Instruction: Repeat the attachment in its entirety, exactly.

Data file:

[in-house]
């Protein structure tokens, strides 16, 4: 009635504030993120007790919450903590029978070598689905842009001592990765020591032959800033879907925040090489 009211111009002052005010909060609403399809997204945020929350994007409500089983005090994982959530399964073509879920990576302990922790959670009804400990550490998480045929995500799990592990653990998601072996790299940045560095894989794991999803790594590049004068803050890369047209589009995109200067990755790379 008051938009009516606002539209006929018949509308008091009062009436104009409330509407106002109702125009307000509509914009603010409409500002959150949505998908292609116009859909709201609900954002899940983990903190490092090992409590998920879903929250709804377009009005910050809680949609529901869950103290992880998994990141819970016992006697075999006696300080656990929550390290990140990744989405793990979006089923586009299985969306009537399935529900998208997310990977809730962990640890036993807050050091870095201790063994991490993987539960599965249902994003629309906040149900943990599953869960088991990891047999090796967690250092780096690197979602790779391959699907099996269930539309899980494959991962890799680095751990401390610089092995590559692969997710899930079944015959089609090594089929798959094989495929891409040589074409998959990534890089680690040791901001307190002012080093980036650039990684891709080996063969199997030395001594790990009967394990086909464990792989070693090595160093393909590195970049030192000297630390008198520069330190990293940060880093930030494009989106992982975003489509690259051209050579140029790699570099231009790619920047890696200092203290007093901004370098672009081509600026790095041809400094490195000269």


[in-house]
């Protein structure tokens, strides 16, 4: 009635504030993120007790919450903590029978070598689905842009001592990765020591032959800033879907925040090489 009211111009002052005010909060609403399809997204945020929350994007409500089983005090994982959530399964073509879920990576302990922790959670009804400990550490998480045929995500799990592990653990998601072996790299940045560095894989794991999803790594590049004068803050890369047209589009995109200067990755790379 008051938009009516606002539209006929018949509308008091009062009436104009409330509407106002109702125009307000509509914009603010409409500002959150949505998908292609116009859909709201609900954002899940983990903190490092090992409590998920879903929250709804377009009005910050809680949609529901869950103290992880998994990141819970016992006697075999006696300080656990929550390290990140990744989405793990979006089923586009299985969306009537399935529900998208997310990977809730962990640890036993807050050091870095201790063994991490993987539960599965249902994003629309906040149900943990599953869960088991990891047999090796967690250092780096690197979602790779391959699907099996269930539309899980494959991962890799680095751990401390610089092995590559692969997710899930079944015959089609090594089929798959094989495929891409040589074409998959990534890089680690040791901001307190002012080093980036650039990684891709080996063969199997030395001594790990009967394990086909464990792989070693090595160093393909590195970049030192000297630390008198520069330190990293940060880093930030494009989106992982975003489509690259051209050579140029790699570099231009790619920047890696200092203290007093901004370098672009081509600026790095041809400094490195000269």